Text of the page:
Managing a Small Business While Holding Another Full-time Job

One of the difficulties I often hear about when speaking to relatively new small business owners is the need to find ways of balancing the various pressures – particularly for those who are starting their business while still employed full-time elsewhere.  The feeling of having ‘too many masters’ between your current job, your new business, and last but certainly not least, your family – can be over-whelming. 

Eventually it will come down to choices, but until that time, I know that every small business owner is interested in finding ways to satisfy all the demands on their time.  Therefore, when I came across this article in the American Express Small Business Forum, I thought it was worth sharing.  It contains good, thoughtful advice that every small business owner can use.  If you have additional suggestions that can benefit our readers, please share them in the comments below.


by Trent Hamm, American Express Small Business Forum

When I was in the process of launching my internet business, The Simple Dollar, I was under a great deal of stress.  I was working a full time job while at the same time giving a ton of my time, emotion, and energy to making my new business take off.  On top of that, I also needed time for my wife and my children.

For more than a year, I was a complete overstressed wreck.  I didn’t sleep enough.  My anxiety level was quite high, causing me to overreact to every little thing.  I got sick several times, causing me to both miss time at my full time job as well as vital business startup time.  I also often felt like I was letting someone or something down in my life because there simply wasn’t enough hours in the day.

That period taught me several vital lessons about the dual difficulties of launching a business while still trying to maintain some semblance of personal finance security and a normal home life. 

First, recognize that you can’t do everything.  The more you try to take on everything, the more likely you are to begin letting people down – and letting yourself down.  That can be a downward spiral of failure and overcompensation that becomes difficult to escape from.

What can you do instead?  Spend some time honestly figuring out what the real priorities are in your life.  Many people will tell you that their family is a priority – and they may even believe that – but they’ll find themselves making other choices when it comes to crunch time, letting their family life suffer at the expense of a business.  If your true priority is your business, admit it to yourself and focus your energies there.  If your true priority is your family, admit that as well and accept that you may have to let your business lag a little.  If your true priority is maintaining your full time job, accept that your business will probably grow very slowly at first.  Once you have your priorities straight, it becomes much easier to determine which elements of your life deserve priority over others.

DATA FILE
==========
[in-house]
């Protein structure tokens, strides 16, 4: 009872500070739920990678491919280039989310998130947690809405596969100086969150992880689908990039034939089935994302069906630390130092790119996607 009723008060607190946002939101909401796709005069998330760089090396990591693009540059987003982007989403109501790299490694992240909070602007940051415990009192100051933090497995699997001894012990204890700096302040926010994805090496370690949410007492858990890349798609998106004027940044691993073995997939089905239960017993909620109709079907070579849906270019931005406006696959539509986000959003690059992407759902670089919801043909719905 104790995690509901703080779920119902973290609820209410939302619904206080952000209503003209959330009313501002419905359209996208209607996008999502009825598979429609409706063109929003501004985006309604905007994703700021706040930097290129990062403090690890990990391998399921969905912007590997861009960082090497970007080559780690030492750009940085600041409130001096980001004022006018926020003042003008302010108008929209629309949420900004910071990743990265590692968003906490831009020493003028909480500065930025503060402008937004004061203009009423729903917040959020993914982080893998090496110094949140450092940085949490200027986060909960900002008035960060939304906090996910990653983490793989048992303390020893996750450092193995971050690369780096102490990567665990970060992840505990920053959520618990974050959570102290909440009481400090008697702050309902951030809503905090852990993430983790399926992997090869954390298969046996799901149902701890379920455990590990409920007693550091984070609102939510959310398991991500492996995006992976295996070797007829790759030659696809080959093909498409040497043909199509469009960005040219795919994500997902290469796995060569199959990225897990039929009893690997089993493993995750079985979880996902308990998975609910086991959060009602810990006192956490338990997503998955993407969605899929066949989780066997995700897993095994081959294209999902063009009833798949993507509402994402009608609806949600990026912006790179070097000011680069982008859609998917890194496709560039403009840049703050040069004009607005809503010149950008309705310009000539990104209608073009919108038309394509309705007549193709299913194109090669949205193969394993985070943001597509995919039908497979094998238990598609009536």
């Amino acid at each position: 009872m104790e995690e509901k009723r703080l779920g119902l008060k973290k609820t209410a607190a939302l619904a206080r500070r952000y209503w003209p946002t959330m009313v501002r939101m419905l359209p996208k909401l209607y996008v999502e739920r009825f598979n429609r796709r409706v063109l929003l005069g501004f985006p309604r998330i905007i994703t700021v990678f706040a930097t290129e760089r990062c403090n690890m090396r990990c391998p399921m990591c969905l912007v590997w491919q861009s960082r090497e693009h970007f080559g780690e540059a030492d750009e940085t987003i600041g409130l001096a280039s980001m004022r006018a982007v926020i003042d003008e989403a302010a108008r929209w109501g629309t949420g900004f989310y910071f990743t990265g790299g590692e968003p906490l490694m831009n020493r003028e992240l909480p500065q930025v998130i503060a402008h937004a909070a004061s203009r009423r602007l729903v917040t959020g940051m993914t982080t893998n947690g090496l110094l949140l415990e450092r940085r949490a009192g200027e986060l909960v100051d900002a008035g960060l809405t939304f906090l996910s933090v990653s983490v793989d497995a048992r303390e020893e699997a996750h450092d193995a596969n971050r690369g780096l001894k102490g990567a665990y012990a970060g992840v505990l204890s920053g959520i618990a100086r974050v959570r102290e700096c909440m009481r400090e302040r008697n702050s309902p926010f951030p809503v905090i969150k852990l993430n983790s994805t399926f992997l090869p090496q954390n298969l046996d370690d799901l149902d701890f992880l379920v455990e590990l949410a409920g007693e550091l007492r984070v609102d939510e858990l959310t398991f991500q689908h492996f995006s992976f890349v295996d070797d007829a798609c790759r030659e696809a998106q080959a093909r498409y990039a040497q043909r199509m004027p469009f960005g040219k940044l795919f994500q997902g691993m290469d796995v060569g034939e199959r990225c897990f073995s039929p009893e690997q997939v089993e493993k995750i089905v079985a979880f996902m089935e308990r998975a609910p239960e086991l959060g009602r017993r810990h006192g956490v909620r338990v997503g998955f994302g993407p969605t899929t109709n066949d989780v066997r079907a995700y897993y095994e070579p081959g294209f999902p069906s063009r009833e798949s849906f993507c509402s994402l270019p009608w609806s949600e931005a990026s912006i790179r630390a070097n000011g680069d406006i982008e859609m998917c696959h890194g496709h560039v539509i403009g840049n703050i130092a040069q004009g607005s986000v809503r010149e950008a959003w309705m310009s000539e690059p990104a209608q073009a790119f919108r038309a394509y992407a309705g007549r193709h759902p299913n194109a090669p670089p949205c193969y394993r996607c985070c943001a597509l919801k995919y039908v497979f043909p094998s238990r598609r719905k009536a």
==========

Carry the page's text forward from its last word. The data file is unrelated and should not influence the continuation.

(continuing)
Another key step is to reduce your personal spending and financial burden.  Many people, when their lives are overfull with demands but their wallets are flush with income, will choose to commit to a much more expensive standard of living because of the convenience.  It’s easier to go out to eat – where you can relax for a bit before eating your meal – than to prepare something at home, right?  It’s also more expensive, which means that you’re more attached than ever to the very difficult personal balancing act you’re taking on.

That’s why a fresh commitment to personal frugality can be so vital as you balance full-time work and the launch of a business.  The less you require for your own personal spending, the easier the transition to a full-time businessperson can be.  Look into ways to reduce your personal spending without much pain.  Install a programmable thermostat and program it to have your air conditioner or furnace not run when you’re not at home.  Hold off on upgrading that car.  And, yes, eat at home as often as you can – learn how to prepare simple, tasty meals with inexpensive ingredients and remember that the slow cooker can really be your friend.

What finally happened with my own situation, you might ask?  Eventually, I made the difficult choice to walk away from my full time job, even though I was earning more from that job than I was from my business.  The reason?  I realized that my family was the highest priority in my life, more than my job or my burgeoning business.  This put my business and my full time job into conflict and I chose the one that made family choices easier for me.  Of course, the path to that decision was made much easier by a strong commitment to reducing my personal spending.


3 Responses to “Managing a Small Business While Holding Another Full-time Job”

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  3. Things to Consider When Starting a Business | Aron Schoenfeld Says:

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